Sporobolus heterolepis, commonly known as Prairie dropseed, is a species of prairie grass native to the tallgrass and mixed grass prairies of central North America from Texas to southern Canada. It is also found further east, all the way to the Atlantic coast of the United States and Canada, but is much less common beyond the Great Plains and is restricted to specialized habitats. It is found in 24 states and 4 Canadian provinces.
Prairie dropseed is a perennial grass that typically grows from 2 to 3 feet in height. It occurs in a wide range of soils, doing well in moist to dry conditions. It is much less common in wetlands.
Prairie dropseed is a fine-textured grass with long, narrow leaves that arch outward, forming attractive round tufts. The leaves range in color from a rich green hue in summer to a golden rust complexion in the fall. Foliage is resilient enough to resist flattening by snow, so it provides year-round interest. From late July to mid-September, the grass blooms with rusty-tan flowers that rise 30 to 36 inches in height.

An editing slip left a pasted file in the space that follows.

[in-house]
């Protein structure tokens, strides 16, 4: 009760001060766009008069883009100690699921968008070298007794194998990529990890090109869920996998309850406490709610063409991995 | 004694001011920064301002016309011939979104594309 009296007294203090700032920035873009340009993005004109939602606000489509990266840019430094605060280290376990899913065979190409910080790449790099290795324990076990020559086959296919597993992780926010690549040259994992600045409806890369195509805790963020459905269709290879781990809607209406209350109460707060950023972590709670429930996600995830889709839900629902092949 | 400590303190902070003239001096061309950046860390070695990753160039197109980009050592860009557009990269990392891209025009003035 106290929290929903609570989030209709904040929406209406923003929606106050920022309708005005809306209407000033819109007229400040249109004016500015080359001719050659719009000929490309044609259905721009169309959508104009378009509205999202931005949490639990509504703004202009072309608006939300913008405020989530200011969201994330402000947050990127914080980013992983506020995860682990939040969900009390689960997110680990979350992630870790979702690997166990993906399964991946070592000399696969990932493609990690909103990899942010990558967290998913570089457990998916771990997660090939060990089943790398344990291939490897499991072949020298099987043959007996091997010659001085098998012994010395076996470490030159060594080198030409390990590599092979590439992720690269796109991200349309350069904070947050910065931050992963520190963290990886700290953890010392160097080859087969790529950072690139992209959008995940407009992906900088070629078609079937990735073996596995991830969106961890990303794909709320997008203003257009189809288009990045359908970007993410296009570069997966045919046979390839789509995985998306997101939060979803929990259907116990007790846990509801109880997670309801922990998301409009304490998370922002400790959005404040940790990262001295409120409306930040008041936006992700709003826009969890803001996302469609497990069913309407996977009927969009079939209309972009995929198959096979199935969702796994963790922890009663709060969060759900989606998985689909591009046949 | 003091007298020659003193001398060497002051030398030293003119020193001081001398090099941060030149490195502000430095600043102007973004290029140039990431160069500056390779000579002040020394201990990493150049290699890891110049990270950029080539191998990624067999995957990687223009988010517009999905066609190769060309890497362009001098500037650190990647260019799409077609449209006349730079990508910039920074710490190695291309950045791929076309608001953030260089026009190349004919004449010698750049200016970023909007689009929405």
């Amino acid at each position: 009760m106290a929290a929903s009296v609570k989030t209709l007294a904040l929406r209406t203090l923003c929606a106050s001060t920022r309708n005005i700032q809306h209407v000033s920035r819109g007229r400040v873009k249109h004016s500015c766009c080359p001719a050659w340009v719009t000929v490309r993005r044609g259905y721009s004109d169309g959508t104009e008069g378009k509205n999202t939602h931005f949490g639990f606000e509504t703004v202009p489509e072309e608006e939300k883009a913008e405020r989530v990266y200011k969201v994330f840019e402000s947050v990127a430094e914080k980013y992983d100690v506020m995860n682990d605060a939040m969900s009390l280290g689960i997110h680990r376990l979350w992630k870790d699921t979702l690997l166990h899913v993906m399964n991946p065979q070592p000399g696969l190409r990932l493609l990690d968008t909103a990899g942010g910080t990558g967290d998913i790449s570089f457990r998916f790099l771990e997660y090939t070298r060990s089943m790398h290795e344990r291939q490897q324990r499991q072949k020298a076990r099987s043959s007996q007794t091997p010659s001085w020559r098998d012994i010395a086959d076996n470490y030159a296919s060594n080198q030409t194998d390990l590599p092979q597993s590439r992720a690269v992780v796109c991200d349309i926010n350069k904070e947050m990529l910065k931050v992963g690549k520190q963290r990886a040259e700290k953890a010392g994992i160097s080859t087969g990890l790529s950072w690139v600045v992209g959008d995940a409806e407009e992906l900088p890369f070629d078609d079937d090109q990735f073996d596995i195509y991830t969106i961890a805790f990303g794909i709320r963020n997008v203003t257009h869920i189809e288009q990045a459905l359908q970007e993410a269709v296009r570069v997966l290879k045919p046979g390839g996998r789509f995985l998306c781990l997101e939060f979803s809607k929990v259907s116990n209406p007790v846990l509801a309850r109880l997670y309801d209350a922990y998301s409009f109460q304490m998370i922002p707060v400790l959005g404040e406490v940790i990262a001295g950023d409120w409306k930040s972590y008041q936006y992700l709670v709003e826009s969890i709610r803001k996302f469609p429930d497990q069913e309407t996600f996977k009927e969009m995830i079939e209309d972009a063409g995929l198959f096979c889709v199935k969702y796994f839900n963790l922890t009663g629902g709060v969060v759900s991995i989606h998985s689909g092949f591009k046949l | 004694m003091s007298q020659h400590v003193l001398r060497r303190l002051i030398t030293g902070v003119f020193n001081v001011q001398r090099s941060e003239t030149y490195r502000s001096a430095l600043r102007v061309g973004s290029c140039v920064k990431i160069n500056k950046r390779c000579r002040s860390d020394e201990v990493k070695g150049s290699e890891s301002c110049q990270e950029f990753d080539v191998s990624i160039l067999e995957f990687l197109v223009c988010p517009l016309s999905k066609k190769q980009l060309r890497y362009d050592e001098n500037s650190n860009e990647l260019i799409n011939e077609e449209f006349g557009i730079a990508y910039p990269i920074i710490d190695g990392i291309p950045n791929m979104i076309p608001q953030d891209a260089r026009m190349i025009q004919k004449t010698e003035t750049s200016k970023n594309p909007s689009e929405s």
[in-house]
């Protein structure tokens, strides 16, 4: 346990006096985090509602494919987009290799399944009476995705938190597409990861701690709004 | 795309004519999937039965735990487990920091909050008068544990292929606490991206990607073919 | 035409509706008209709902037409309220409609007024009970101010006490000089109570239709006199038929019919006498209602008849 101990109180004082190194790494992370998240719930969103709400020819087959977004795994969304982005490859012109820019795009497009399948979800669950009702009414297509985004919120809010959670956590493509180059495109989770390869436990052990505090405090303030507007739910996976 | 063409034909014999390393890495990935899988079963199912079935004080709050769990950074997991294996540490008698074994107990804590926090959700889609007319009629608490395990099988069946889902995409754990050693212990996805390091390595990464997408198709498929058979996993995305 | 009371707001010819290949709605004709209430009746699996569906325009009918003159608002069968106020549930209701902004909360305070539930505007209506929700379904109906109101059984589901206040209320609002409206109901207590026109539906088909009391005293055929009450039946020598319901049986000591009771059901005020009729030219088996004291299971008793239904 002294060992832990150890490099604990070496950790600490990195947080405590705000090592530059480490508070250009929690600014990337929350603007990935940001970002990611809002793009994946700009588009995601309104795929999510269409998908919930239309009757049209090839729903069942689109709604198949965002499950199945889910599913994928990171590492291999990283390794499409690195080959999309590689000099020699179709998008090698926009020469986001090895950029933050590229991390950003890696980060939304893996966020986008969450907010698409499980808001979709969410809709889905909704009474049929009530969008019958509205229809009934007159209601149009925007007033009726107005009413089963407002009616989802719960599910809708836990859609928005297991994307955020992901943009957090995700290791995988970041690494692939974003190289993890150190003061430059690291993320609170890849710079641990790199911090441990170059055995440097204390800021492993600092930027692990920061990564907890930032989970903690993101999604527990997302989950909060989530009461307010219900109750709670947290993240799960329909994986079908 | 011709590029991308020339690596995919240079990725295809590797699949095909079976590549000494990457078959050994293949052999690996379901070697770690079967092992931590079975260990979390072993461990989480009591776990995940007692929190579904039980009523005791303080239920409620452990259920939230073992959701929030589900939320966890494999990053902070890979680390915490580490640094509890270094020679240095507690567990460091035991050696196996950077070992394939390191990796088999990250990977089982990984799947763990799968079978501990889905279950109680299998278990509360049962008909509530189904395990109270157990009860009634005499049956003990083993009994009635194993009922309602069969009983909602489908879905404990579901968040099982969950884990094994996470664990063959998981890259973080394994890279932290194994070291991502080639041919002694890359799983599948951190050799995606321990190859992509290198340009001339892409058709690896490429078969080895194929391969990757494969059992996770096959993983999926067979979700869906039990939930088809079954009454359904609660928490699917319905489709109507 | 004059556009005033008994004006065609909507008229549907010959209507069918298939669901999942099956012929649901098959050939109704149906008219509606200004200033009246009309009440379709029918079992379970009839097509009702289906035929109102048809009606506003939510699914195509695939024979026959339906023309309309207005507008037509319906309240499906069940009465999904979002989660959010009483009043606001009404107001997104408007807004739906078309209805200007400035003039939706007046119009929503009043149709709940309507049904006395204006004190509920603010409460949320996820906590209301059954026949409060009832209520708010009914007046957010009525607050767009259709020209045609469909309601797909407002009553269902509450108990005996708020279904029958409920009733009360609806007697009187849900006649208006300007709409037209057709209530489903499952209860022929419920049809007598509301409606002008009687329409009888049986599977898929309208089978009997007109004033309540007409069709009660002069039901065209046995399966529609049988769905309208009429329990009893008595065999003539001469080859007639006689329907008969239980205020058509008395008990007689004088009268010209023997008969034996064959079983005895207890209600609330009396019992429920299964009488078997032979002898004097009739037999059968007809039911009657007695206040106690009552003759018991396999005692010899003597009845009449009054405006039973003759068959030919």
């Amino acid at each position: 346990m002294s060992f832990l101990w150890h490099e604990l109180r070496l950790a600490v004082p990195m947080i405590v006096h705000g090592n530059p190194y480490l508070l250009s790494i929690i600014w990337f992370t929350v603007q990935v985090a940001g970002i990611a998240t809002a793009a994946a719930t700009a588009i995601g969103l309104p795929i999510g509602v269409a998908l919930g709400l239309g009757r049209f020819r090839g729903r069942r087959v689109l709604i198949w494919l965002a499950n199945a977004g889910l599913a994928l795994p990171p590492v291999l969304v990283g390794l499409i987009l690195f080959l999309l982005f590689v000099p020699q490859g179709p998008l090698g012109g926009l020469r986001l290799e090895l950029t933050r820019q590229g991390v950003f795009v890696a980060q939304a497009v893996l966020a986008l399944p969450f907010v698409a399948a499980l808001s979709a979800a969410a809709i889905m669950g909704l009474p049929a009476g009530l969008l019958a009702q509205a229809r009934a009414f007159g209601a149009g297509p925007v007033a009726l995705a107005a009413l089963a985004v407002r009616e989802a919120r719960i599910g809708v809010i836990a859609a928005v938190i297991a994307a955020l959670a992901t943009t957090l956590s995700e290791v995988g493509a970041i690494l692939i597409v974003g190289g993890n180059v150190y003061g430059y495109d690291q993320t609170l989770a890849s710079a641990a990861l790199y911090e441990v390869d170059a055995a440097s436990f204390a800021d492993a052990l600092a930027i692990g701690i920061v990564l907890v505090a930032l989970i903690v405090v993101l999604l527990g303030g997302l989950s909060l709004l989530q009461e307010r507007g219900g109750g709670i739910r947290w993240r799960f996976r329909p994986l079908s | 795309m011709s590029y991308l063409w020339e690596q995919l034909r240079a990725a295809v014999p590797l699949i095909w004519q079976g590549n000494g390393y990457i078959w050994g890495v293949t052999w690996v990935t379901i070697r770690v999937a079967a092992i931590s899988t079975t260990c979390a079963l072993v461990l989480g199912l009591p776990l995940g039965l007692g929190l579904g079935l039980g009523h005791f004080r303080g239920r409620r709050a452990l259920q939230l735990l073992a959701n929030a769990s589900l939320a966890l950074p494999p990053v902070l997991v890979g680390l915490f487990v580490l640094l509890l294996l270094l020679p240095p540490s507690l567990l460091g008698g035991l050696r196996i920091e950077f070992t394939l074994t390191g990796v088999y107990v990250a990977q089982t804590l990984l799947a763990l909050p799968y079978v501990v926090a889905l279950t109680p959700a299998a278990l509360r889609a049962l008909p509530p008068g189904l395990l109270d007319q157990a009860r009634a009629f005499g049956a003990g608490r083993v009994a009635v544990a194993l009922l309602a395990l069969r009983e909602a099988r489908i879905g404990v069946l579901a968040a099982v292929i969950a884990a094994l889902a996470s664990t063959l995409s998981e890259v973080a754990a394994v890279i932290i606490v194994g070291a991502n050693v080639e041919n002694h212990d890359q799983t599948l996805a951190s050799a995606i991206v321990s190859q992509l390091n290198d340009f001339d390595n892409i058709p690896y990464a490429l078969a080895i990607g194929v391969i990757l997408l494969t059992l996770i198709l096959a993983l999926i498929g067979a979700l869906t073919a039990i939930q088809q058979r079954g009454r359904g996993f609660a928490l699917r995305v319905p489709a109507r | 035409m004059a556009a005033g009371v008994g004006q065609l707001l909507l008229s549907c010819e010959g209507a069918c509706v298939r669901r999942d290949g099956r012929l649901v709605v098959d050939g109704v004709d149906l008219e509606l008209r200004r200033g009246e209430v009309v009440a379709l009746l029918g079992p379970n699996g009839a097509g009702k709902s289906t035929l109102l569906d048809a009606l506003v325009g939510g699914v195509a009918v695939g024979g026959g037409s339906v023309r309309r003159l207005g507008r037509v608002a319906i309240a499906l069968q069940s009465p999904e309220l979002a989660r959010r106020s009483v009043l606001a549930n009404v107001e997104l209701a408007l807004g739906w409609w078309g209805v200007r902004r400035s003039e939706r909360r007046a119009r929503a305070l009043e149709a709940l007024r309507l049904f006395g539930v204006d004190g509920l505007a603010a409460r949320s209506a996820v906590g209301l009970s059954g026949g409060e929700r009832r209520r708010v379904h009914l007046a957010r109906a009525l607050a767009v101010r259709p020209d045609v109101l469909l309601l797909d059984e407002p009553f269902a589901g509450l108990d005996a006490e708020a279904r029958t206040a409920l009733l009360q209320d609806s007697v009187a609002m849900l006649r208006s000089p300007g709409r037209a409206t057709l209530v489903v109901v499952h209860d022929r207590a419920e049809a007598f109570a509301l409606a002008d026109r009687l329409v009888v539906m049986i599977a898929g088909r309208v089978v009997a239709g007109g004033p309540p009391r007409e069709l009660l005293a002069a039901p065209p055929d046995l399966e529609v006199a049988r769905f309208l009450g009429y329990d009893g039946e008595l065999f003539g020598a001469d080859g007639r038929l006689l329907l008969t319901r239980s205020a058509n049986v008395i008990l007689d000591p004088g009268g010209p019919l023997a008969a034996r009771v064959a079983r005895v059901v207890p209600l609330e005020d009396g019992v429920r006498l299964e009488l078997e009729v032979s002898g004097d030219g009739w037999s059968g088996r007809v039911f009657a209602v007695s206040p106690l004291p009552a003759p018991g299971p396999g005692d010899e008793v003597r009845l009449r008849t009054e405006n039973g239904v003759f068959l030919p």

The grass is favored by decorative landscapers because of its tendency to grow in bunches. The seedhead is sometimes described as having the vague scent of fresh popcorn, cilantro, or sunflower seeds. Because of its drought tolerance, it has been used on green roofs.
Prairie dropseed is used for roadside revegetation and prairie restoration projects. It is difficult to establish by direct seeding. This is best done by setting plants.